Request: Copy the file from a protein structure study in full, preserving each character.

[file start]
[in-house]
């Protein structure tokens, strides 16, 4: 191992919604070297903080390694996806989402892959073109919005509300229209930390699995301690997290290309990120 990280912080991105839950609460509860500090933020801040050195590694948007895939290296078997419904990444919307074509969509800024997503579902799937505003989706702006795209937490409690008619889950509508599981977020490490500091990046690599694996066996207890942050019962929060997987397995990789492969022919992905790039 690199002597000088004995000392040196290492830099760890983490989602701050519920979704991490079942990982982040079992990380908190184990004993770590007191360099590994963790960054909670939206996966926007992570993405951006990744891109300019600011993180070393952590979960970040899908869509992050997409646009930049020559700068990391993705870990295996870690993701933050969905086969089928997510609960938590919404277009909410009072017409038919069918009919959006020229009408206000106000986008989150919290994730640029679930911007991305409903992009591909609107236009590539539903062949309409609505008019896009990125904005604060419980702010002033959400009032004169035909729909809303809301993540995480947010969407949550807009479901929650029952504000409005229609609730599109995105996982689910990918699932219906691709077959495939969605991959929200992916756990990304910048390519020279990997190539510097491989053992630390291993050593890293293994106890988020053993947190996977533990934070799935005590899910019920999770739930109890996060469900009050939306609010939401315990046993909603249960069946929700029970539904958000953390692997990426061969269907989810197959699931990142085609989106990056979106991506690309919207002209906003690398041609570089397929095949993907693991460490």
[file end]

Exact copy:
[in-house]
């Protein structure tokens, strides 16, 4: 191992919604070297903080390694996806989402892959073109919005509300229209930390699995301690997290290309990120 990280912080991105839950609460509860500090933020801040050195590694948007895939290296078997419904990444919307074509969509800024997503579902799937505003989706702006795209937490409690008619889950509508599981977020490490500091990046690599694996066996207890942050019962929060997987397995990789492969022919992905790039 690199002597000088004995000392040196290492830099760890983490989602701050519920979704991490079942990982982040079992990380908190184990004993770590007191360099590994963790960054909670939206996966926007992570993405951006990744891109300019600011993180070393952590979960970040899908869509992050997409646009930049020559700068990391993705870990295996870690993701933050969905086969089928997510609960938590919404277009909410009072017409038919069918009919959006020229009408206000106000986008989150919290994730640029679930911007991305409903992009591909609107236009590539539903062949309409609505008019896009990125904005604060419980702010002033959400009032004169035909729909809303809301993540995480947010969407949550807009479901929650029952504000409005229609609730599109995105996982689910990918699932219906691709077959495939969605991959929200992916756990990304910048390519020279990997190539510097491989053992630390291993050593890293293994106890988020053993947190996977533990934070799935005590899910019920999770739930109890996060469900009050939306609010939401315990046993909603249960069946929700029970539904958000953390692997990426061969269907989810197959699931990142085609989106990056979106991506690309919207002209906003690398041609570089397929095949993907693991460490």